Gympass is a massive discovery tool for employees to try-out new work-out or wellness experiences. Glofox is working even closer with it now by using its digital products to help Gympass users continue to access classes even as many gyms remain closed.

O’Loughlin said many consumers were prepared to spend more on health and wellness because of Covid-19, but they just needed a way to do so.

“This new fundraising gives us the ability to keep investing in our product when a lot of our competitors are not,” he said.

“It gives us an opportunity to create distance and to come out of this with a very strong product built for a new wave of fitness entrepreneurs.”

“We have the best minds to come out of this crisis with a product and team that will be category leader.”

“Being overly conservative right now is a good thing”

Conor Stanley is one of Ireland’s shrewdest early stage software investors. He invested in Intercom’s first $1 million seed round many years before it became a $1 billion business. The co-founder of Tribal.vc has backed other Irish startups including Boxever, Pagefair, and Balcony TV.  He was also a backer of beauty salon software business Phorest, which raised €20 million from Susquehanna Growth Equity (SGE) in June 2018. Stanley sits on the board of Glofox and is close to the business. He shared an office with it on South William Street in Dublin 2 before remote working took hold.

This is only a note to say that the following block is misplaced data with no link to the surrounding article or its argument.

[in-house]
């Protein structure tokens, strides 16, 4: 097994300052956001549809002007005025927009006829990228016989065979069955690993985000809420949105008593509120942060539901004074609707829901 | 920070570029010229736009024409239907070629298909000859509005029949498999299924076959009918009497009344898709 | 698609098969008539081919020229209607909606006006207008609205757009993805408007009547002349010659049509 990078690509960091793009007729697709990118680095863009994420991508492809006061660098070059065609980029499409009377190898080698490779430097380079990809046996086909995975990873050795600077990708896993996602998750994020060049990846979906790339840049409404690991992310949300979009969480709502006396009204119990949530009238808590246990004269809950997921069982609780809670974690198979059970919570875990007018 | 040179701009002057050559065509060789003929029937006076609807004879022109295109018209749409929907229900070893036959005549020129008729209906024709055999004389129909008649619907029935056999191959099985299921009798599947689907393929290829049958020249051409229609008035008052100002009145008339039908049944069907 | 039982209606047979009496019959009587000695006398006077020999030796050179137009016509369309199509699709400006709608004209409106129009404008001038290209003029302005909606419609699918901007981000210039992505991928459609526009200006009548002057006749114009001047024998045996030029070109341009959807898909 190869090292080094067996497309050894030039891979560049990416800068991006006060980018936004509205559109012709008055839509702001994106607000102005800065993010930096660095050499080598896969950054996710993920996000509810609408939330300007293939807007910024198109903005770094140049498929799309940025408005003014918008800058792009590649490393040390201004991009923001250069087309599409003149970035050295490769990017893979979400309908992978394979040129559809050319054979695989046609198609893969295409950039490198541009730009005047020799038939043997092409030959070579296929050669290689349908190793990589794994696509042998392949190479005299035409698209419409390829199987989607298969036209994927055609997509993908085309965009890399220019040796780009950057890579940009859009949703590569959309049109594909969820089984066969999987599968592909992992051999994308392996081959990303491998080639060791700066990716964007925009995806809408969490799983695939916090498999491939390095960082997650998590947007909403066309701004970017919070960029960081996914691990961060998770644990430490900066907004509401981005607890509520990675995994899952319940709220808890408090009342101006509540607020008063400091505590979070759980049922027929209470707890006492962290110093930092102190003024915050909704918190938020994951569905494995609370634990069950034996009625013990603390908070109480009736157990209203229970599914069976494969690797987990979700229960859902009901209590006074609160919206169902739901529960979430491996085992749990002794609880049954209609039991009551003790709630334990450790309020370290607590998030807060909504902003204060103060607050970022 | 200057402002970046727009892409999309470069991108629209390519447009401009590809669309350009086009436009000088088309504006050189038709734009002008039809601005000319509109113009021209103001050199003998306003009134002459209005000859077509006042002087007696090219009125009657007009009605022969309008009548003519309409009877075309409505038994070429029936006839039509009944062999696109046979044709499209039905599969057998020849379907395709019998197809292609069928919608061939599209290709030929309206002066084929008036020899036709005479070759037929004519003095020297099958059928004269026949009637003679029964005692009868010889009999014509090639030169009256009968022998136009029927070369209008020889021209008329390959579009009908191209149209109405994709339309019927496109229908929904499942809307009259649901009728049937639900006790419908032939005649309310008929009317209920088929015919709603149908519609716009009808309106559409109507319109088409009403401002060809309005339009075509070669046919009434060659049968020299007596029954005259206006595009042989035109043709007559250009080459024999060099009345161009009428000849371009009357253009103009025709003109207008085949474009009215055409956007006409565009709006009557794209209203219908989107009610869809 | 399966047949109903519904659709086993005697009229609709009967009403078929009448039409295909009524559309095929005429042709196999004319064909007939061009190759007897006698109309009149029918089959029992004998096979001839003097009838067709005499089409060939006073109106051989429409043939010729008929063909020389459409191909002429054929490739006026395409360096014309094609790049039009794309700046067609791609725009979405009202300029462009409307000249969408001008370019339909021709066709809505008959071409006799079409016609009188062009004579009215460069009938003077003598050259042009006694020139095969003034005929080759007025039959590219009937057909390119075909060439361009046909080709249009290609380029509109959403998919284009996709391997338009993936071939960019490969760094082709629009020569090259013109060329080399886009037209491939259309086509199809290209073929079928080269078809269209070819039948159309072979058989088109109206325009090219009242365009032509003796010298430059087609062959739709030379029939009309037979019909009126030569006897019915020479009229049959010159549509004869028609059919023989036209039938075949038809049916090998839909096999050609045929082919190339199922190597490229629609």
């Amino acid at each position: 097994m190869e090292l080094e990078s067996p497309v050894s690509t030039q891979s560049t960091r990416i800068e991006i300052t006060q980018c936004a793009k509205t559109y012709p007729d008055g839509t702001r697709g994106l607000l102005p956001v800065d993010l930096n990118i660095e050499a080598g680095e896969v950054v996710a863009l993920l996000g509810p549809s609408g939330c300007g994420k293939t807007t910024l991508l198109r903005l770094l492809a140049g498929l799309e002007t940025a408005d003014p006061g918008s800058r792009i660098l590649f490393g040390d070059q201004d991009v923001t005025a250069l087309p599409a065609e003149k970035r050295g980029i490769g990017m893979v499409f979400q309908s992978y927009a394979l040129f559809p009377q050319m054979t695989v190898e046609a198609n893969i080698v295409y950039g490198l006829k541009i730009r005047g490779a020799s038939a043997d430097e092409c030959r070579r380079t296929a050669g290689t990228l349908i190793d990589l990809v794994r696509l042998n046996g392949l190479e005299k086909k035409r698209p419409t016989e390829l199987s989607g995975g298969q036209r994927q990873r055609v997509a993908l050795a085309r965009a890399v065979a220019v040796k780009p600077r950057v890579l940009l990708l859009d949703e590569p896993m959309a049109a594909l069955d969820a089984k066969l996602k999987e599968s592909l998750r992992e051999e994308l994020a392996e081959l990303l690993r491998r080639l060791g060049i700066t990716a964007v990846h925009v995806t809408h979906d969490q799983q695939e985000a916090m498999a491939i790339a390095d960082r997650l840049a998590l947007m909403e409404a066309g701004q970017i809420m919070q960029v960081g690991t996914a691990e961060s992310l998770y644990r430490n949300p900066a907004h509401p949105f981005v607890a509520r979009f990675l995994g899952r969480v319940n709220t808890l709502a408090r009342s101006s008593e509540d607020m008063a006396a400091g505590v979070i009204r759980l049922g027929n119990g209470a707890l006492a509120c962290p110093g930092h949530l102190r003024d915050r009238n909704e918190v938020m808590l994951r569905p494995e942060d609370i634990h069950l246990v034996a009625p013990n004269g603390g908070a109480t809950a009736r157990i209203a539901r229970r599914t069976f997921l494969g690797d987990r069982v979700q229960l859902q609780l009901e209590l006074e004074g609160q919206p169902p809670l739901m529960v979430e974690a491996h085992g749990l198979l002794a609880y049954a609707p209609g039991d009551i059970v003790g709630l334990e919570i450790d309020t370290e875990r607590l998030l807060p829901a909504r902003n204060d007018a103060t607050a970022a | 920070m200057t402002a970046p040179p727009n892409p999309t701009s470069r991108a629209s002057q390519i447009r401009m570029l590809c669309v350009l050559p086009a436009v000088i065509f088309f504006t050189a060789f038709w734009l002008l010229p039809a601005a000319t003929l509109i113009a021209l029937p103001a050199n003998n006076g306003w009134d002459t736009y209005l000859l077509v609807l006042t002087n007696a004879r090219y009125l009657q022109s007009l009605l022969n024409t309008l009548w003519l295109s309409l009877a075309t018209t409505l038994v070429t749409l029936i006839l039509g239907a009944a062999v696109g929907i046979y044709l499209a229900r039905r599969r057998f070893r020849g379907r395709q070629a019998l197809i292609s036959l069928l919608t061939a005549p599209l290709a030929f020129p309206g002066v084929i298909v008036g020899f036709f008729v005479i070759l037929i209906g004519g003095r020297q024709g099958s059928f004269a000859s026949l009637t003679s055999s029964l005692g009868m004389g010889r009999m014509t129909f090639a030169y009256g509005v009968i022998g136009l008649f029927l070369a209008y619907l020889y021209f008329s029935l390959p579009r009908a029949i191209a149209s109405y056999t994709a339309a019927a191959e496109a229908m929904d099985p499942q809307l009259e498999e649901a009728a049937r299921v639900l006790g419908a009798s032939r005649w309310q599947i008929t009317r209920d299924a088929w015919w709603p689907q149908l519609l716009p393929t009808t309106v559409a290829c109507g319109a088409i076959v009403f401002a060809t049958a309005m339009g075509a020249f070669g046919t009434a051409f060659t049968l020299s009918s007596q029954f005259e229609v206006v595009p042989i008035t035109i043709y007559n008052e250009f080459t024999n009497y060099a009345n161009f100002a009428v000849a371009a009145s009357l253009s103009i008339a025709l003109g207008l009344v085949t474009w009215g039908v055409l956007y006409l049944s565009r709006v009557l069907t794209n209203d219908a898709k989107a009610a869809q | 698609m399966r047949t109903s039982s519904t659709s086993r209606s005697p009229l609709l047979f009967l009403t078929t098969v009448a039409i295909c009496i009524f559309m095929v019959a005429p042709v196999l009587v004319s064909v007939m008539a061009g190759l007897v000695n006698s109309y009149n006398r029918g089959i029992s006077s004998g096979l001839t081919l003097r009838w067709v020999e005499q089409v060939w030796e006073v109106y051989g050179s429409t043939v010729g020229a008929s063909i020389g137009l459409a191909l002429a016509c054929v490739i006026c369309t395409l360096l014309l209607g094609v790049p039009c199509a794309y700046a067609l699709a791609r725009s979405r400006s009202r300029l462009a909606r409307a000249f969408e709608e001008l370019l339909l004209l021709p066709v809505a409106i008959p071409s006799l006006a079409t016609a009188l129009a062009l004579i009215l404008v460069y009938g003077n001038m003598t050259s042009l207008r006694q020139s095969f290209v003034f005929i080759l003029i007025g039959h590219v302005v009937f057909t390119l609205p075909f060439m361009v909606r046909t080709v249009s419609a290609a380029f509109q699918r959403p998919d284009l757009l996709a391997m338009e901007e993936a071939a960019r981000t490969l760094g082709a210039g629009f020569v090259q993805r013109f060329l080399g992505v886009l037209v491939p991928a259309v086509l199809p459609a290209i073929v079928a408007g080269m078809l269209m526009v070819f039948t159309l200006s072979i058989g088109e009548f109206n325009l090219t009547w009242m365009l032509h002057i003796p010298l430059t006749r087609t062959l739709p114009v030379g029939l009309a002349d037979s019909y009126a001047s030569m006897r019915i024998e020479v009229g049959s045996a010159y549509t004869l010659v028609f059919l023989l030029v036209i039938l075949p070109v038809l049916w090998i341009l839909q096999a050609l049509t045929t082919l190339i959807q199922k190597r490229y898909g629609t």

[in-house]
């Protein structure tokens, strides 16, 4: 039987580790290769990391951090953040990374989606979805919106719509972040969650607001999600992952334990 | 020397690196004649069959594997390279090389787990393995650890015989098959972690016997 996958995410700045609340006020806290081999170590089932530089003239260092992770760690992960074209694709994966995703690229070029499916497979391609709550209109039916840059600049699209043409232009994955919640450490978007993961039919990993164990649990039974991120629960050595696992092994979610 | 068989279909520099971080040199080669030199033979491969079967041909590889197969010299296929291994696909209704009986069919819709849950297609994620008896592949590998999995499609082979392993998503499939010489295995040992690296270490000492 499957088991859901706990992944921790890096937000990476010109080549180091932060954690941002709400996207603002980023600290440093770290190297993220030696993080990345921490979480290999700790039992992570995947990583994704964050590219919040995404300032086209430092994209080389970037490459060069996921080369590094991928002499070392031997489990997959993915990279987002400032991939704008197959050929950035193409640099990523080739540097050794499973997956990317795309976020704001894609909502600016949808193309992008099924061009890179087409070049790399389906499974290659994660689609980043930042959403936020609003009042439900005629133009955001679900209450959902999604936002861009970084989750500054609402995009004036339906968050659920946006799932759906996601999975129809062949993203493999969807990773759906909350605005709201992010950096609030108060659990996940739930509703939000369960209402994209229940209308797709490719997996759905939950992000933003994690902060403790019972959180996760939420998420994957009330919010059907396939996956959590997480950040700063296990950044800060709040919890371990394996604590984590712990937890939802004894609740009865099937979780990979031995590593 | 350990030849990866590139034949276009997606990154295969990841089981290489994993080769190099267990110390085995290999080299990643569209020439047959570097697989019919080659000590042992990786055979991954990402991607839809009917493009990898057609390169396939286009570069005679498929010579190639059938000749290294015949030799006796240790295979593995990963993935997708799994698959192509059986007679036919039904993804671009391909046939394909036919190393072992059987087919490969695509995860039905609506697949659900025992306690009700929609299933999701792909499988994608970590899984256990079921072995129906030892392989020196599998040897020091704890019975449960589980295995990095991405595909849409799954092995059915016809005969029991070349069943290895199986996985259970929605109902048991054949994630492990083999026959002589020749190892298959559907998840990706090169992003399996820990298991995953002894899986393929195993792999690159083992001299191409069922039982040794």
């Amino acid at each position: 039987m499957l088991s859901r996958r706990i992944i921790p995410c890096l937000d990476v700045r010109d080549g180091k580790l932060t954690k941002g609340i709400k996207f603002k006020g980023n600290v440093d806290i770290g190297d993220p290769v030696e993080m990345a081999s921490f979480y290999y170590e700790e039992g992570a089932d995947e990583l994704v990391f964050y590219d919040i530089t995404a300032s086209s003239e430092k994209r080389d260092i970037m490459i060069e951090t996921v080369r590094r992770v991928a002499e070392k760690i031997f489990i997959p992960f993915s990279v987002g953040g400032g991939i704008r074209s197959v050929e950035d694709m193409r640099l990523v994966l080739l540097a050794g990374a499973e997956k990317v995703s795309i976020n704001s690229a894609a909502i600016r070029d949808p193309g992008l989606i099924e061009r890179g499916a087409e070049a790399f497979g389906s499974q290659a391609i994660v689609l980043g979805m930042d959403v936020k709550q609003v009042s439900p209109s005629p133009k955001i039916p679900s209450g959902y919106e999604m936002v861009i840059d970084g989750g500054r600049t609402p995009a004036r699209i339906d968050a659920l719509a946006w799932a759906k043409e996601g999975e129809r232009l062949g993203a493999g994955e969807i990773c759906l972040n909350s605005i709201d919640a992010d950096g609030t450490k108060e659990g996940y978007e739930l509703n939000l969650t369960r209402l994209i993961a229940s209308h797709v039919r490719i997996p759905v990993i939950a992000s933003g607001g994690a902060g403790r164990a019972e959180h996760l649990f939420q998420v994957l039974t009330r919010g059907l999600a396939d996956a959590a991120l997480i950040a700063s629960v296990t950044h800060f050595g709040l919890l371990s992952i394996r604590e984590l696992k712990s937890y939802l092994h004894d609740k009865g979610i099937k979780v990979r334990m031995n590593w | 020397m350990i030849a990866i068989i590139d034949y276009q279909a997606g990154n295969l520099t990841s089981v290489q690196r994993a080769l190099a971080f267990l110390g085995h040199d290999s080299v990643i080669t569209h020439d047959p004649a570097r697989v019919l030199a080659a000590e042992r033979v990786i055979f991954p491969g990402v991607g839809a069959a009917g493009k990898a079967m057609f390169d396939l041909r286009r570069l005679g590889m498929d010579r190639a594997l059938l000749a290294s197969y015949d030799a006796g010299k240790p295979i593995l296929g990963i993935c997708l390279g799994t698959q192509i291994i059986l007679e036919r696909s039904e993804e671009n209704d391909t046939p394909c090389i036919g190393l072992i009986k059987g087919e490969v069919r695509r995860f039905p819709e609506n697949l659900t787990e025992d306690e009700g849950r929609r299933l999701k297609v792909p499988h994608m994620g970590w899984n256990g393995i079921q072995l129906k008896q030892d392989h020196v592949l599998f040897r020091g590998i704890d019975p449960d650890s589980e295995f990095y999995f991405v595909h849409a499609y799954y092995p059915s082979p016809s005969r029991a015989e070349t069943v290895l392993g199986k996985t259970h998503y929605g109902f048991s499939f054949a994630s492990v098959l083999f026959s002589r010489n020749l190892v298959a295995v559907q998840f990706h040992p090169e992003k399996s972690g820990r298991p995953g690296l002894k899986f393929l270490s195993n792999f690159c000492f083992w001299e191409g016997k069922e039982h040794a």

Over the years, I’d sometimes see Stanley deep in conversation with O’Loughlin in Clement & Pekoe, a nearby coffee shop, back when people used to go to such places.

Stanley said he was drawn to Glofox because of its proposition and its people. “I instantly hit it off with Conor. It was clear he was a strong leader; incredibly focused and detail orientated while being highly personable and grounded,” Stanley said. “He’s built a very strong team around him.”

O’Loughlin’s co-founders are Anthony Kelly and Finn Hegarty, and the business employs about 100 people. Stanley said he was not deterred by the crisis from backing Glofox. “The evidence from the market is that they have built the best end user product that can serve both enterprise franchise customers and smaller local businesses around the globe,” he said.

“The company will double down on their product investment over the coming year of uncertainty. I’m confident this will leave them very well positioned to return to rapid scale in 2021.”

Marieke Christmann, a principal with Octopus Ventures, said early stage tech companies played a crucial role in mitigating the economic and social impact of Covid-19. “In a time when we are restricted to our homes, it’s more important than ever to support consumers so they can exercise and stay healthy,” she said. “Glofox is at the centre of this trend in the fitness industry; we are excited to see the continued success of this talented team and to support them on their growth journey.”

“There is a need to be more conservative during a time like this.”

O’Loughlin said he was appreciative of his backers, but cautious about using their money wisely.

Up until now, Glofox, like many early stage SaaS firms, was primarily focused on growth, rather than day-to-day profitability. Covid-19 has changed that. The next funding round can no longer be taken as certain for any venture backed firm. “We are looking at this like a lot of businesses are – you need to be approaching this like this is the last money you will ever raise,” O’Loughlin said. “I think that mindset and that approach is the best way to look at it.”

“We were growing exceptionally well coming into this,” he said. “We would see a lot of positive growth next year. But taking that mindset gives us the ability to have financial optionality where we can see a path to profitability.”